Similar to nearly all areas in the world, ancient African communities were classified into diversified classes and groups. Traditionally speaking, social classes of Ancient Africa is divided into three basic principles specifically the elder hood, servitude and the rank or the person’s position in the community which is similar to the leader.
A provincial community which is comprised of adequately straightforward agricultural societies is popular in ancient Africa. In such communities, everyone lives identically and the differences and occupation and wealth have little to no significance at all. Alternatively, the ranking is primarily based on the idea of seniority which indicates that established groups and old people have more power compared to the new.
In other words, newcomers live nearby must maintain peace relations by acknowledging the ranks of those were the first. Usually, the first settled family becomes the leaders of the local councils while other families assume parts according to their respective abilities. It is, however, essential to note that some may obtain higher influence as a result of their strength, fertility, wisdom and courage.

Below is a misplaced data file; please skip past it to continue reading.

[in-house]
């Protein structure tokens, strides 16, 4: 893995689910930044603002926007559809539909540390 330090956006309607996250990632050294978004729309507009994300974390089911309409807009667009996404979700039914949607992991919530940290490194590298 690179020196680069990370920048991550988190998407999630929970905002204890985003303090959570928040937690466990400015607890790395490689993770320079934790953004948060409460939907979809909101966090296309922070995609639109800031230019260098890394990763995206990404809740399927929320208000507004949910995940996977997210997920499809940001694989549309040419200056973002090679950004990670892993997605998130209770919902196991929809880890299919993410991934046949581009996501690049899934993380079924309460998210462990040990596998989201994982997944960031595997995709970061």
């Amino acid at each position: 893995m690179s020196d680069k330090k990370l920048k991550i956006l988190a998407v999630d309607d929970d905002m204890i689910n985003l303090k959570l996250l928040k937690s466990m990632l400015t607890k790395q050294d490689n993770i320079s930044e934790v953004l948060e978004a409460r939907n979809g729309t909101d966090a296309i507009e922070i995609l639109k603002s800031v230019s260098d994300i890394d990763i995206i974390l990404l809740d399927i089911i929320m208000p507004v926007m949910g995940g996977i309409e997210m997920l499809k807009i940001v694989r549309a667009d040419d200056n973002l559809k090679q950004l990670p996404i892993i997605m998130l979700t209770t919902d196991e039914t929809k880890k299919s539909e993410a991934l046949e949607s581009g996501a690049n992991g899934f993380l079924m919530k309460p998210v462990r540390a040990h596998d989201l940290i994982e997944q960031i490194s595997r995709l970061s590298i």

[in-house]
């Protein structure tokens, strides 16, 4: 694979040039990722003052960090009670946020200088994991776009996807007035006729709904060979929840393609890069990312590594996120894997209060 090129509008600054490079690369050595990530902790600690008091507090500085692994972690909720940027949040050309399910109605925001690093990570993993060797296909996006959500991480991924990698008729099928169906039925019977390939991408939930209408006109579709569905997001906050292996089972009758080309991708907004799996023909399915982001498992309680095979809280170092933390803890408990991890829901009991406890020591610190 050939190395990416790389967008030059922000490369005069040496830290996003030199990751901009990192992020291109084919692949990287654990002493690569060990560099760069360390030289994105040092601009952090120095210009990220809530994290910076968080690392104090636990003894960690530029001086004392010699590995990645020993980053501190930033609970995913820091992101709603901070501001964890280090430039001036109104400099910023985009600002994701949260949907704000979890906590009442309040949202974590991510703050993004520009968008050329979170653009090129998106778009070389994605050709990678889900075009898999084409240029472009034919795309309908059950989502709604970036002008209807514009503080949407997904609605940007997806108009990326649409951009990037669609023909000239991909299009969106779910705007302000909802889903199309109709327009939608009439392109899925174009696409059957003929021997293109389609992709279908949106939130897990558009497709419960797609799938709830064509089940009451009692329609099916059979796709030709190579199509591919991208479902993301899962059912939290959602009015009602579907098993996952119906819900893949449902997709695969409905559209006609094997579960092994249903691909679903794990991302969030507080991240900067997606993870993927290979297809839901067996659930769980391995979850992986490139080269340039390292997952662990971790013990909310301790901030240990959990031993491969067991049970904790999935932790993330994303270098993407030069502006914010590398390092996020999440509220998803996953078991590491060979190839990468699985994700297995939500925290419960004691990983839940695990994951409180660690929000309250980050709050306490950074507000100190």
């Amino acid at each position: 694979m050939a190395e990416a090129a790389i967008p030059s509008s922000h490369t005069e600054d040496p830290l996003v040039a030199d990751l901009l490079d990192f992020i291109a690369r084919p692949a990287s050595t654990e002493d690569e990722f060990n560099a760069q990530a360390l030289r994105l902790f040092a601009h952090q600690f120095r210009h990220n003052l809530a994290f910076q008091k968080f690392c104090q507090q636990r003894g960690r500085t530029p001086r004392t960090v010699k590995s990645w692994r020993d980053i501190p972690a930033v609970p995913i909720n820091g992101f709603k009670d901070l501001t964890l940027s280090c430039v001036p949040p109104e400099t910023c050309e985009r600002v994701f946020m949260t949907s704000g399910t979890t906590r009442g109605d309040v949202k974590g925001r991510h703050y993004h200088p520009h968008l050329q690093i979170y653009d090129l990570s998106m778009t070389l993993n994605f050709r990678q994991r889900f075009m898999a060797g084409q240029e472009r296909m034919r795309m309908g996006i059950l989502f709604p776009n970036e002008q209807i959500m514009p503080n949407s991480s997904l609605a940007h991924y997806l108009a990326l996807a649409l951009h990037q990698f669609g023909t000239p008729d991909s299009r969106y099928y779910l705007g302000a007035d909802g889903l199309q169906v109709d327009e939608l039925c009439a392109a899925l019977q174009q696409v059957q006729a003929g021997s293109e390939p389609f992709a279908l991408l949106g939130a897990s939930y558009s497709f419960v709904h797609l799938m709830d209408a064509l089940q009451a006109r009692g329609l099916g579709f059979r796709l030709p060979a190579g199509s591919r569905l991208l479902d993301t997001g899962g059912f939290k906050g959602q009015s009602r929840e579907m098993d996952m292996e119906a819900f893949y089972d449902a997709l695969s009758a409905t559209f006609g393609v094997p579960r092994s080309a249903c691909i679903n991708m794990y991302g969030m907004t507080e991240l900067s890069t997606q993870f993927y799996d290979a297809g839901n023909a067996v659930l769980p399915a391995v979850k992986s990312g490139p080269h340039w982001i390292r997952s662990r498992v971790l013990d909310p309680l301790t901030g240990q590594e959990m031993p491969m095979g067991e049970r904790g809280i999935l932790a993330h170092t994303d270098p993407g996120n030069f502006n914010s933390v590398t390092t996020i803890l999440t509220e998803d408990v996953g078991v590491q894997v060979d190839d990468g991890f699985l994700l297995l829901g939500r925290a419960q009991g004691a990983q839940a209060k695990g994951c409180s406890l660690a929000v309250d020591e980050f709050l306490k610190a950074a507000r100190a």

Servitudes, on the other hand, are the ones who control society and third-class people such as the slaves and other servants. Ideally, they are known to have more rights and authority compared to the commoners. Only people from this structure have the chance to become the ruler of a particular community.
Even though they were considered as free members, servitudes were under the power of Emperors and Nobles and are prohibited to marry people that are not members of their own groups.
Other than the elderhood and the servitudes, the African social class also has a group known as the rank which is mainly made up of aristocrats who created hierarchies within the emperor’s courts.
While a significant amount of Africans have remained deeply loyal to their conventional social structure, modern Africa is currently dominated by Western groups and policies. At present, the elite class in Africa has become more diverse and larger with members serving as links between a global elite and African societies.
The Wolof system has three types of people which include the Geers, Jaams and Neno.
The iklan is made up of laborers, farmers, artisans and herders.
The Tuareg society is conventionally composed of a Hassane which is recognized as the warrior tribe of the community.
The Horons are considered to be the noblemen of the Mande who are skilled in agriculture, fishing and hunting wild animals.